Security

India Says China's Attempt to Change Status Quo Led to the Violent Face-Off in Ladakh

The MEA spokesperson’s statement marked the first time that India has admitted that a decision to begin a “process of de-escalation” had been reached at the June 6 meeting.

New Delhi: India blamed China for attempting to change the status quo at Galwan Valley and violating the consensus reached by ground commanders, and said that this led to the ‘violent face-off’ that caused casualties on the LAC for the first time in over 45 years.

The incident took place at one of the three points where Indian and Chinese armies have been in stand-off since early May. It was at Galwan that a build-up of Chinese troops had led to the first face-off on May 5.

Also read: Army Says 20 Indian Soldiers Killed in Ladakh Clash With Chinese Troops, ‘Both Sides Now Disengaged’

The Indian Army had issued a three-line statement on Tuesday morning that a violent face-off took place on Monday night “during the de-escalation process” at Galwan valley. The Army had stated that the loss of lives on the Indian side included an officer and two soldiers.

They were later identified as Colonel Santosh Babu, Commanding Officer 16 Bihar regiment, Havildar Palani and Sepoy Ojha.

Clockwise fom left, Colonel Santosh Babu, Sepoy Ojha and Havildar Palani, who were martyred during a clash with Chinese troops in Ladkah on Monday night, June 15, 2020. Photo: PTI

By late night, the Indian Army confirmed that the total casualties suffered by the Indian side was 20.

On Tuesday evening, the Ministry of External Affairs issued a statement that asserted that china had violated the “consensus” reached by senior commanders. Earlier on June 6, India and China held the highest-level military level talks to discuss the continuing stand-off, followed by other meetings to implement the agreement reached by India and China.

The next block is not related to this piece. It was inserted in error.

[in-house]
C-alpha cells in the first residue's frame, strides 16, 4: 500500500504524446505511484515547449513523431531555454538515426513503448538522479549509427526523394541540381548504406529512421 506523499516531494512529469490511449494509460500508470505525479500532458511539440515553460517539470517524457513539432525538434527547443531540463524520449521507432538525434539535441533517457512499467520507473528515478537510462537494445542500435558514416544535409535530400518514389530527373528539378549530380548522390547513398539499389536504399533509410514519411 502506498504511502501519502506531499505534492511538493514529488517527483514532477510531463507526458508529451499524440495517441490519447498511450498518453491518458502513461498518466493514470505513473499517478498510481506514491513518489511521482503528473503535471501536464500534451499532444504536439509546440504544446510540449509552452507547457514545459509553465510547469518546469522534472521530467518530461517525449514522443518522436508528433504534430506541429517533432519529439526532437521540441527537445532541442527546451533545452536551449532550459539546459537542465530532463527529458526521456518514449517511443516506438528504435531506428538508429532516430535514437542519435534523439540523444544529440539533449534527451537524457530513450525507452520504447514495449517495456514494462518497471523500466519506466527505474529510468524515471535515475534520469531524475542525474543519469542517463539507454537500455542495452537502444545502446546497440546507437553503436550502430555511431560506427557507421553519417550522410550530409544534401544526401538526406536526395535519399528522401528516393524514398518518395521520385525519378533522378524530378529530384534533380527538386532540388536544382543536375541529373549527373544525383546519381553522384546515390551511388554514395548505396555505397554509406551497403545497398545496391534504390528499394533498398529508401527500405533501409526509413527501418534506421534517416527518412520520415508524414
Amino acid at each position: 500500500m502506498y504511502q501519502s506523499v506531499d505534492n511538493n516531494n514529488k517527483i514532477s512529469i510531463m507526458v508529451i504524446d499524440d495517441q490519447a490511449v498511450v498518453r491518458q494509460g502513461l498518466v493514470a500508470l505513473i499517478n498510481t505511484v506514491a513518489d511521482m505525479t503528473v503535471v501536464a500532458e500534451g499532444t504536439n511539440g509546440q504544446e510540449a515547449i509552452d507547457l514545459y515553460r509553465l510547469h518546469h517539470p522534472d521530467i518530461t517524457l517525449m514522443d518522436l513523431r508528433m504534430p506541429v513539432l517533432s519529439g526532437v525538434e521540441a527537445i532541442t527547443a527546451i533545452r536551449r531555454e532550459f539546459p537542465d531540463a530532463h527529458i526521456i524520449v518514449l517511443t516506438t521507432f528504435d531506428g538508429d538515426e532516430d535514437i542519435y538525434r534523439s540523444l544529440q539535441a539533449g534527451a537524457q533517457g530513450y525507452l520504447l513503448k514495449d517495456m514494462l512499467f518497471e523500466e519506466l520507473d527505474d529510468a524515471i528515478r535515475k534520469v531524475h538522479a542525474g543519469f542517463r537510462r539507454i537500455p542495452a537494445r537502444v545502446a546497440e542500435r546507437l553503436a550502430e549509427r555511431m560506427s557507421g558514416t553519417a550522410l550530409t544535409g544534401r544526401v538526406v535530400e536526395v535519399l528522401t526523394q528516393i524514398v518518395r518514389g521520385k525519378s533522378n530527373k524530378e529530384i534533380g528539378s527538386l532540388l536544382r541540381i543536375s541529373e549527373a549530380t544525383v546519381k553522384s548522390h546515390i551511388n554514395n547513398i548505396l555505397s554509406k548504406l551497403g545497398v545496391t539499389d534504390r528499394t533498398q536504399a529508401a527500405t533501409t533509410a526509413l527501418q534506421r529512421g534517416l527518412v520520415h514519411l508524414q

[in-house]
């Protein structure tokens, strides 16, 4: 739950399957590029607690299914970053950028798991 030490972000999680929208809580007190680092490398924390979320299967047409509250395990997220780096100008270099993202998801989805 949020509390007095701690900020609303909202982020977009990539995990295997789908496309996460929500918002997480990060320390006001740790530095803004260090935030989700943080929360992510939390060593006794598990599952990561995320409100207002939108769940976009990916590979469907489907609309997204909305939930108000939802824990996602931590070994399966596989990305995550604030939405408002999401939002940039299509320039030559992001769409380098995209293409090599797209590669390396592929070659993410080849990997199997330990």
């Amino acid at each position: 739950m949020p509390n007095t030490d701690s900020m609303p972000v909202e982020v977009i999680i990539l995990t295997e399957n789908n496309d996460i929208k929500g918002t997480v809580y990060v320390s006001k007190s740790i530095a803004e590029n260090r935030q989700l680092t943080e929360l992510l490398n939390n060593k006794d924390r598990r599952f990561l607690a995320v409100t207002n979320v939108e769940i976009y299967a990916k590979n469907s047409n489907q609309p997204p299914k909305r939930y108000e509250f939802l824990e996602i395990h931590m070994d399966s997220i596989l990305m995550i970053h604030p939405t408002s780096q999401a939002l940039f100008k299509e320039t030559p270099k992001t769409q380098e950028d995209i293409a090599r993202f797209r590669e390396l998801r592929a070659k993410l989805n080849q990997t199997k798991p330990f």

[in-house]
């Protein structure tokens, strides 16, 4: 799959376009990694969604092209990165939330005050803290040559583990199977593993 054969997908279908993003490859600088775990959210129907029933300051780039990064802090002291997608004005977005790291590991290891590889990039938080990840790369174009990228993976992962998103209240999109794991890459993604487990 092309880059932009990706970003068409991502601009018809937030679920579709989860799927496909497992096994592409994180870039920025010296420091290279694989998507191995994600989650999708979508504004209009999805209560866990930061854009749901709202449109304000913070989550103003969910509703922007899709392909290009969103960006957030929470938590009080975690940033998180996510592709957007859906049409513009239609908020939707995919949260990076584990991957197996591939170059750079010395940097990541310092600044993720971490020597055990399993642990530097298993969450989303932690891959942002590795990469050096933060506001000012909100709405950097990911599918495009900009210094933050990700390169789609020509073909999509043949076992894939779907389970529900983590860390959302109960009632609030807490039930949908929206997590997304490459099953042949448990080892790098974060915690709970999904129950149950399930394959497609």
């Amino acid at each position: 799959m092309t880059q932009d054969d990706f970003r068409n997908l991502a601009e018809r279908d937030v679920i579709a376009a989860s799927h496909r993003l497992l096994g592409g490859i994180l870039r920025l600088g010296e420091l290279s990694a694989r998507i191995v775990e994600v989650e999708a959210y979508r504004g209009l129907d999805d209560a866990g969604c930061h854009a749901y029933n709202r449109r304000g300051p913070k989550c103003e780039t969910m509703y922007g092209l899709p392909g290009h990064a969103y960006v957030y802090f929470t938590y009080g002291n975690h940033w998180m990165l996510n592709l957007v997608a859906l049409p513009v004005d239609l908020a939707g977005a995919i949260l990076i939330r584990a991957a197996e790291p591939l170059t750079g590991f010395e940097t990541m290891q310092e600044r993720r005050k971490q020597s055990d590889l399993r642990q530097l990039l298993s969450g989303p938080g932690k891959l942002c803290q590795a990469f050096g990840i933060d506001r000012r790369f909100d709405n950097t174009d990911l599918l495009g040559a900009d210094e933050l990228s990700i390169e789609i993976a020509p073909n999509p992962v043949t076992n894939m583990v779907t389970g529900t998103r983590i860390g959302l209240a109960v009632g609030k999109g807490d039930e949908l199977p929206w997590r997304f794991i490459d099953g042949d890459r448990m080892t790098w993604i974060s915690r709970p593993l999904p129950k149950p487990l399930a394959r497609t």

“Senior Commanders had a productive meeting on 6th June 2020 and agreed on a process for such de-escalation. Subsequently, ground commanders had a series of meetings to implement the consensus reached at a higher level,” said the MEA spokesperson Anurag Srivastava.

Incidentally, after the June 6 talks, India’s readout had not said that there was any agreement on gradual dis-engagement, but only stated that two sides had reiterated the need to resolve the situation peacefully in line with various bilateral agreements and the guidance of the leadership to maintain peace and tranquillity on the India-China border regions.

The Chinese foreign ministry on June 11 said that the two sides had reached an “agreement” which they were “acting” upon to resolve the situation. This statement had been issued a day after both sides started to “thin” out their troops from the stand-off points at Galwan and Hot Springs.

Also read: Exclusive: In Talks, China Takes Hard Line, Claims All of Galwan Valley, Chunk of Pangong Tso

Till now, Indian public remarks had not publicly acknowledged that an agreement was reached to ‘de-escalate’ at the June 6 meeting. The MEA spokesperson’s statement marked the first time that India has admitted that a decision to begin a “process of de-escalation” had been reached at the June 6 meeting.